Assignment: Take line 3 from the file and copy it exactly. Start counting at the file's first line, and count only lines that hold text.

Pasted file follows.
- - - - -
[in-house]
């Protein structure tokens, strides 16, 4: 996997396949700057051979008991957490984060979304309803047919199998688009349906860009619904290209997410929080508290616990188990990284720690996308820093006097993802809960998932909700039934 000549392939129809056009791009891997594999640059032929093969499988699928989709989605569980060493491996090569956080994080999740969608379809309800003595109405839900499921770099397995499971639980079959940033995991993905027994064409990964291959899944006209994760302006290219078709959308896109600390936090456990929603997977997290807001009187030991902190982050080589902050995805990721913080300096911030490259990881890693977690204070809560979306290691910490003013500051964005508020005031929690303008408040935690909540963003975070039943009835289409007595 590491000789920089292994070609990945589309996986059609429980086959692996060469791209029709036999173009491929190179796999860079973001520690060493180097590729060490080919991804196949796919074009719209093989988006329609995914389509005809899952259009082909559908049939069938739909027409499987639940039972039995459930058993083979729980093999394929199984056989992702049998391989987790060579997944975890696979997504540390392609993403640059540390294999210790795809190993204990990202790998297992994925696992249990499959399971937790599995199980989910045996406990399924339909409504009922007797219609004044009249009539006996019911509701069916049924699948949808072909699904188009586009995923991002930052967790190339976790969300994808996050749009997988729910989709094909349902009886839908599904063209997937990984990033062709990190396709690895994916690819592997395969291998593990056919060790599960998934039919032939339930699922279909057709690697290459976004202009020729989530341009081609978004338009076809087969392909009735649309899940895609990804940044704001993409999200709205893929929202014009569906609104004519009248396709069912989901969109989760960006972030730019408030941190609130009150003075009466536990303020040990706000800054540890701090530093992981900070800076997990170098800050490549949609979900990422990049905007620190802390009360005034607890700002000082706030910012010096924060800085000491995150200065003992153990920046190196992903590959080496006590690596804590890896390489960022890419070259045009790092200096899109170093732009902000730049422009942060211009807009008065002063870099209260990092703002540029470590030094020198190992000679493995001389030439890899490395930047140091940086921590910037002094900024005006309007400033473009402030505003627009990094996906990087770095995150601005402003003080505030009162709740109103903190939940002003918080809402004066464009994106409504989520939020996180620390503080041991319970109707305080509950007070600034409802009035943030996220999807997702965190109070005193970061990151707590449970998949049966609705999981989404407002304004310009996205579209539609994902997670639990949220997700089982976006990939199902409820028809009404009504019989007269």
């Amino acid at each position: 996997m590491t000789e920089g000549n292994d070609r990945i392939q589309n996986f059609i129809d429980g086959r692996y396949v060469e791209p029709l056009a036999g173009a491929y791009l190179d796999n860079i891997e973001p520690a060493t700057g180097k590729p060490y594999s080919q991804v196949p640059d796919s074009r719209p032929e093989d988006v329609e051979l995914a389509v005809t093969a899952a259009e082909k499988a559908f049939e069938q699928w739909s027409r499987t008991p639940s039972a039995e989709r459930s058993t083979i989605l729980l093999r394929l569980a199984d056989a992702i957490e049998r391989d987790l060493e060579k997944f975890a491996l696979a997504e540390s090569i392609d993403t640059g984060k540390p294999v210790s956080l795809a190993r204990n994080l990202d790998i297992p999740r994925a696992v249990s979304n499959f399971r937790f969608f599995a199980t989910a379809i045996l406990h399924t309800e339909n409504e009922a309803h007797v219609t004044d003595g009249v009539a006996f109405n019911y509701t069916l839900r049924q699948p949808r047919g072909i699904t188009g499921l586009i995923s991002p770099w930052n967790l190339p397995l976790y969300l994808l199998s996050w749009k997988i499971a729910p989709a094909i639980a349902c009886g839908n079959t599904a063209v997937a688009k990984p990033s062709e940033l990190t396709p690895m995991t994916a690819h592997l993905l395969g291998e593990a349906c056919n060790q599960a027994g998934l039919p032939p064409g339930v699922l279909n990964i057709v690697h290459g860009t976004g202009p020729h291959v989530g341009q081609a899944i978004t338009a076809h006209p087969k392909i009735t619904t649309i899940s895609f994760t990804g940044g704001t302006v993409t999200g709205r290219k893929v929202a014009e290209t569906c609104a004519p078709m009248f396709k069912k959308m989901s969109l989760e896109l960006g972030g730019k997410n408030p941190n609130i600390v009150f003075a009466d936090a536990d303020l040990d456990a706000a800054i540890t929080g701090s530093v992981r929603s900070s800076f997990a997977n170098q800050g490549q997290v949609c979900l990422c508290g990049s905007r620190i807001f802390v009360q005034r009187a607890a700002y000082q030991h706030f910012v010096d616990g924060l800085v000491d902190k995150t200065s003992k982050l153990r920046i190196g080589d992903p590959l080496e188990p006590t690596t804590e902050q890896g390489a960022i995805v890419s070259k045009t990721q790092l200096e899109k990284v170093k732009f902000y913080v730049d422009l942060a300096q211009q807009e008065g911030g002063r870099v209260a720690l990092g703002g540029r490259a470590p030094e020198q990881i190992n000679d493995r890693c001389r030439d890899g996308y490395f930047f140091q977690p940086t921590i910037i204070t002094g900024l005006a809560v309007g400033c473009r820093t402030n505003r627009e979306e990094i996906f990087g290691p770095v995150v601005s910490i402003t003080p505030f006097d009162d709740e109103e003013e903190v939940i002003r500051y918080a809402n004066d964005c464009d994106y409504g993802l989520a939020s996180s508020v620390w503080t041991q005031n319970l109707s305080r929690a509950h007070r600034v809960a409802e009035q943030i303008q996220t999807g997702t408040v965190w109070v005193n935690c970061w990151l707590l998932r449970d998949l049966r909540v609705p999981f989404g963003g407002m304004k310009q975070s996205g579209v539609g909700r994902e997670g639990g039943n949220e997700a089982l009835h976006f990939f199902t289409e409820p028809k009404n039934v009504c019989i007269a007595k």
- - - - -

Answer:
């Amino acid at each position: 996997m590491t000789e920089g000549n292994d070609r990945i392939q589309n996986f059609i129809d429980g086959r692996y396949v060469e791209p029709l056009a036999g173009a491929y791009l190179d796999n860079i891997e973001p520690a060493t700057g180097k590729p060490y594999s080919q991804v196949p640059d796919s074009r719209p032929e093989d988006v329609e051979l995914a389509v005809t093969a899952a259009e082909k499988a559908f049939e069938q699928w739909s027409r499987t008991p639940s039972a039995e989709r459930s058993t083979i989605l729980l093999r394929l569980a199984d056989a992702i957490e049998r391989d987790l060493e060579k997944f975890a491996l696979a997504e540390s090569i392609d993403t640059g984060k540390p294999v210790s956080l795809a190993r204990n994080l990202d790998i297992p999740r994925a696992v249990s979304n499959f399971r937790f969608f599995a199980t989910a379809i045996l406990h399924t309800e339909n409504e009922a309803h007797v219609t004044d003595g009249v009539a006996f109405n019911y509701t069916l839900r049924q699948p949808r047919g072909i699904t188009g499921l586009i995923s991002p770099w930052n967790l190339p397995l976790y969300l994808l199998s996050w749009k997988i499971a729910p989709a094909i639980a349902c009886g839908n079959t599904a063209v997937a688009k990984p990033s062709e940033l990190t396709p690895m995991t994916a690819h592997l993905l395969g291998e593990a349906c056919n060790q599960a027994g998934l039919p032939p064409g339930v699922l279909n990964i057709v690697h290459g860009t976004g202009p020729h291959v989530g341009q081609a899944i978004t338009a076809h006209p087969k392909i009735t619904t649309i899940s895609f994760t990804g940044g704001t302006v993409t999200g709205r290219k893929v929202a014009e290209t569906c609104a004519p078709m009248f396709k069912k959308m989901s969109l989760e896109l960006g972030g730019k997410n408030p941190n609130i600390v009150f003075a009466d936090a536990d303020l040990d456990a706000a800054i540890t929080g701090s530093v992981r929603s900070s800076f997990a997977n170098q800050g490549q997290v949609c979900l990422c508290g990049s905007r620190i807001f802390v009360q005034r009187a607890a700002y000082q030991h706030f910012v010096d616990g924060l800085v000491d902190k995150t200065s003992k982050l153990r920046i190196g080589d992903p590959l080496e188990p006590t690596t804590e902050q890896g390489a960022i995805v890419s070259k045009t990721q790092l200096e899109k990284v170093k732009f902000y913080v730049d422009l942060a300096q211009q807009e008065g911030g002063r870099v209260a720690l990092g703002g540029r490259a470590p030094e020198q990881i190992n000679d493995r890693c001389r030439d890899g996308y490395f930047f140091q977690p940086t921590i910037i204070t002094g900024l005006a809560v309007g400033c473009r820093t402030n505003r627009e979306e990094i996906f990087g290691p770095v995150v601005s910490i402003t003080p505030f006097d009162d709740e109103e003013e903190v939940i002003r500051y918080a809402n004066d964005c464009d994106y409504g993802l989520a939020s996180s508020v620390w503080t041991q005031n319970l109707s305080r929690a509950h007070r600034v809960a409802e009035q943030i303008q996220t999807g997702t408040v965190w109070v005193n935690c970061w990151l707590l998932r449970d998949l049966r909540v609705p999981f989404g963003g407002m304004k310009q975070s996205g579209v539609g909700r994902e997670g639990g039943n949220e997700a089982l009835h976006f990939f199902t289409e409820p028809k009404n039934v009504c019989i007269a007595k």